Hindu Vivek Kendra
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Pakistan's new haven for terror

Pakistan's new haven for terror

Author: PN Khera
Publication: The Pioneer
Date: November 17, 2003

Pakistan's ISI has forged a nexus with the Maoist cadres of Nepal to recruit men to spy in India. The recent arrest of a Nepalese young man in Gujarat shows that the modus operandi is to invite youth to join educational institutions in Pakistan and, during the course of studies, they are encouraged to enter India through the open border between the two countries and seek out specific defence-related information.

Harinarain Shah (26) of Mohammadpur, Nepal, an MBBS student in a Karachi medical college, revealed during interrogation that there are many other young men whose families have Maoist sympathies, and who are joining the ISI network. He told the Indian security forces that the ISI had asked him to travel to Gujarat to seek out information about existing defence establishments, deployment of troops and plans for new strategic assets in the State.

Taking advantage of the fact that a Nepalese would hardly arouse curiosity anywhere in India, the ISI is utilising both the easy access provided by the open border between the two countries as well as the close fraternal relations between India and Nepal to sow seeds of discord.

The Maoists are also using the ISI network and its facilities to lay down their own web in Nepal. The ISI has set in place a network of agents in Nepal and Bangladesh to disperse counterfeit currency in India and distribute RDX explosive by moving it through individual couriers in small packets. The same tactic is being applied by the Maoist rebels to attack the Royal Nepal Army and the police posts in their country.

The Government of Nepal became aware of such ISI activities on its soil when it caught an ISI officer attached to the Pakistan Embassy in Kathmandu with a large stock of RDX. Another employee in the embassy was recently taken into custody with several thousand rupees in the denomination Rs 500 currency notes while trying to smuggle it into India. The hijacking of the Indian Airlines flight from Kathmandu to Kandahar was the first major signal of the existence of a terrorist network of which the ISI is the linchpin.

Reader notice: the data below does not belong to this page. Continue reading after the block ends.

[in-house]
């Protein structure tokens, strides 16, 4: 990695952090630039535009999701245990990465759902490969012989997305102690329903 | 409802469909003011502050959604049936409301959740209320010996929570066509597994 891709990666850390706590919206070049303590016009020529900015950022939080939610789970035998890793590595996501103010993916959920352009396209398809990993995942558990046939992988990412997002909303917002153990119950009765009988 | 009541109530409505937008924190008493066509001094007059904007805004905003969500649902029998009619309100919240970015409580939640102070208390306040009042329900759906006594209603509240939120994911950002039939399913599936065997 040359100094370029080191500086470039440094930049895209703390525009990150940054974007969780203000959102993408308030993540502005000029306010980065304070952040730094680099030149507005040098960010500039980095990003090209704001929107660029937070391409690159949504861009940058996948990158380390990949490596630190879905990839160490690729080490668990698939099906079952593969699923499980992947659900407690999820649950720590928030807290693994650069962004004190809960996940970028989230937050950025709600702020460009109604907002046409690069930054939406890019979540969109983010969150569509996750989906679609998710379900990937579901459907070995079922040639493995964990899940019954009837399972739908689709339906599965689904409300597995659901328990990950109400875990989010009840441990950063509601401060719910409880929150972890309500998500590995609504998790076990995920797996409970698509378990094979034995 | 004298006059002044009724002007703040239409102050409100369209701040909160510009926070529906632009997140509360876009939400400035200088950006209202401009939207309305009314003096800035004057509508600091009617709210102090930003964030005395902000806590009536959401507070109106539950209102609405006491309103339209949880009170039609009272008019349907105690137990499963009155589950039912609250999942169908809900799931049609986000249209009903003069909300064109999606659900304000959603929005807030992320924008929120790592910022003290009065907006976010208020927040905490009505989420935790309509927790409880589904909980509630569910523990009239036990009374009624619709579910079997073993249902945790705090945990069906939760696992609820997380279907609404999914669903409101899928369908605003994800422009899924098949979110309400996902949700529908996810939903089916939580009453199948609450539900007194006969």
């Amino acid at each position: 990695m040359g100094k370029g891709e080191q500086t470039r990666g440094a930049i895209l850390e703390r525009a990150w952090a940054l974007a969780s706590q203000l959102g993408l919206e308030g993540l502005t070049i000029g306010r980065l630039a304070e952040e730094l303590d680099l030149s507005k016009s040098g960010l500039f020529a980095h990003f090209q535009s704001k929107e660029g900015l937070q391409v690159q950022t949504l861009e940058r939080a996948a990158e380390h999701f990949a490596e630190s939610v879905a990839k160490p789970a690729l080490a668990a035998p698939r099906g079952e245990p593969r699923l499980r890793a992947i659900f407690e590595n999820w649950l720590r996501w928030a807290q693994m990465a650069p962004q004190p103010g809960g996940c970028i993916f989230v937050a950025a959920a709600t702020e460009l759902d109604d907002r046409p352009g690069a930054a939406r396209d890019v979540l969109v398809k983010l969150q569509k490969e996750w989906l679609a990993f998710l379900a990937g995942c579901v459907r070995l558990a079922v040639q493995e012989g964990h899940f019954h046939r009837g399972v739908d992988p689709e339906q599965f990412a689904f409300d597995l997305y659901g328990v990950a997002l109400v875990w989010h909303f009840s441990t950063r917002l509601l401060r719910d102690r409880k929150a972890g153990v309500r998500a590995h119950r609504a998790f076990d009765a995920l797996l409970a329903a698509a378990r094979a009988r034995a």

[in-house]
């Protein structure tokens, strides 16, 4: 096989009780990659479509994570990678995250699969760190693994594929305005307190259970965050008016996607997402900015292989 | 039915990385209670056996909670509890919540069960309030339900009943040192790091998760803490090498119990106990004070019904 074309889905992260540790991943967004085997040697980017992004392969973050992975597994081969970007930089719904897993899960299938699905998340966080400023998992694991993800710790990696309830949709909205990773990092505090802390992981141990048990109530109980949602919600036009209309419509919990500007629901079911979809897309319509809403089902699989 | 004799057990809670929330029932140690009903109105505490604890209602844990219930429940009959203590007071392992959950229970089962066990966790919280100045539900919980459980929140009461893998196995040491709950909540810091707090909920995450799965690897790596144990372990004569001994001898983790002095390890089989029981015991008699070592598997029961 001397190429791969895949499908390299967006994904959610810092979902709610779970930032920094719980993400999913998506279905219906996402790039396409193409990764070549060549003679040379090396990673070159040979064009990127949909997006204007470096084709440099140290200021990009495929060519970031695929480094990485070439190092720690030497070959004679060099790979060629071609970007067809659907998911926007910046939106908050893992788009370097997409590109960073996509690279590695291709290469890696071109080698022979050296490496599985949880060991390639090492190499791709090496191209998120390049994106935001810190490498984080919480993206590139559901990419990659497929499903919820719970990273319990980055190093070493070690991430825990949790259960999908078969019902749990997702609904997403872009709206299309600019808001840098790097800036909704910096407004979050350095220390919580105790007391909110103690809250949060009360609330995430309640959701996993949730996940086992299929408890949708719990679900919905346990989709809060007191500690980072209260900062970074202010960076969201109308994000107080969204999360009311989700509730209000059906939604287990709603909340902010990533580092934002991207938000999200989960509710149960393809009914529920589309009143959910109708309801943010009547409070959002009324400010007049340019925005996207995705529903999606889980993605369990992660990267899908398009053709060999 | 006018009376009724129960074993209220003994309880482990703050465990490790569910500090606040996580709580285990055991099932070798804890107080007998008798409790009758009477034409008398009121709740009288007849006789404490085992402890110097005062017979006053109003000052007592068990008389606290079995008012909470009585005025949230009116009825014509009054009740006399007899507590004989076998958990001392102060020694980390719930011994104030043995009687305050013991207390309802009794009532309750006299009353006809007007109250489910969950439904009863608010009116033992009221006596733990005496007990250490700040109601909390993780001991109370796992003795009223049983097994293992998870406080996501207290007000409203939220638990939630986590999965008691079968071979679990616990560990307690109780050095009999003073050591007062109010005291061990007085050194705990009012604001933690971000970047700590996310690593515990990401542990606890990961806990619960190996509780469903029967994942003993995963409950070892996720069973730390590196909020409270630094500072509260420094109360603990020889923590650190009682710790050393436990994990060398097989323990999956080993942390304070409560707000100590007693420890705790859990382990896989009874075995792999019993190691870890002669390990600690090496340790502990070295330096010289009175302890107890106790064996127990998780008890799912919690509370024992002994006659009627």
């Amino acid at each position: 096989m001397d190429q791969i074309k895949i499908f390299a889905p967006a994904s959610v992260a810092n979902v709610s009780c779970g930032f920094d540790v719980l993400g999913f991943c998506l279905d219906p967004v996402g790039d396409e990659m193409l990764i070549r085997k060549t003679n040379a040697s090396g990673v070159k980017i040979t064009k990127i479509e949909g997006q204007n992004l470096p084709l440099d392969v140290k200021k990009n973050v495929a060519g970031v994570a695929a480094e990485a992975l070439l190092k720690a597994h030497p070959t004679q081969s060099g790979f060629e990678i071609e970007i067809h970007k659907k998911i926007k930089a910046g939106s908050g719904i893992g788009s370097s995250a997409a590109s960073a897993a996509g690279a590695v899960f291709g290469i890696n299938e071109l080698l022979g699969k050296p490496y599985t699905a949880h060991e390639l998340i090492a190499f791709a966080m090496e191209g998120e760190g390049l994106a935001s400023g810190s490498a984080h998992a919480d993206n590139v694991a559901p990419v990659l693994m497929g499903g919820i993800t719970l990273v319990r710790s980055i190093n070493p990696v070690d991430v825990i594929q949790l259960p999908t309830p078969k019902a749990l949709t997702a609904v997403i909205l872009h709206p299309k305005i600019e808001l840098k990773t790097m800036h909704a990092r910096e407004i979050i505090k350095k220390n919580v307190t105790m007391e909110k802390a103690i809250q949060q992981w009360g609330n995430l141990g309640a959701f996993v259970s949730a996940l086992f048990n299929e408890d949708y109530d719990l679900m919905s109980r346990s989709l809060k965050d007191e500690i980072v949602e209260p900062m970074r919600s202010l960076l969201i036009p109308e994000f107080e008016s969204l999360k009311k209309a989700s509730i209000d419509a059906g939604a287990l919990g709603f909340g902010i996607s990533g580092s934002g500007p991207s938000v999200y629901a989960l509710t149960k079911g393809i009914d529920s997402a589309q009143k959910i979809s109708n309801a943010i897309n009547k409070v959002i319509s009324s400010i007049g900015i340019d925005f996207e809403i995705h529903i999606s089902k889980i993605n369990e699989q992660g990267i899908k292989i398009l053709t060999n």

At the same time the exponential growth of madarsas on both sides of the Indo-Nepal border is causing concern to both countries. The ISI has been assiduously encouraging Pakistani young men to marry Nepalese girls and settle down close to the border so that, over time, a pro-Pakistani population will be the dominant factor in the region. This has serious implications for the unity and integrity of Nepal as well.

The Royal Nepal Government has been at pains to cooperate with India to undercut Pakistan's nefarious designs, but the ISI has been developing new networks utilising the state of unrest within Nepal to create human intelligence networks that have links that go deep into Bangladesh as well. In 1993, the then Army Chief, General Bipin Joshi, spoke about the "inverted crescent" of the ISI, stretching from Maharashtra in the West, to Manipur in the North-East. This crescent has now become a complete necklace with almost the entire country being penetrated by the ISI cadres.

The ISI's eastward operations in the North-East, via Bangladesh and its activities in Nepal have again been stepped up. The main concern is while Pakistani intelligence operatives have since long been using Nepal as a concentration area and launching pad for anti-Indian activities, they are also alleged to be involved in training and arming Maoists for subversive activities in India by collaborating with its Left Wing extremist groups. The main Left Wing group, which has recently come back with a vengeance and with better weaponry, is the People's War Group. Its attack on Andhra Pradesh Chief Minister Chandrababu Naidu is indicative of better training, equipment and motivation.

Nepal shares a porous international border of about 1,750 km with India, which has been maintained as an open boundary with people from both sides enjoying free movement. This border has been a bonanza for the ISI's anti-India activities. It is not only the ISI and HuM operatives who are up and about in Nepal but also Lashkar-e-Toiba (LeT) and Harkat Ul Jehad-e-Islami (HUJI), all of which are in close contact with various Islamic organisations known for their fundamentalist approach.


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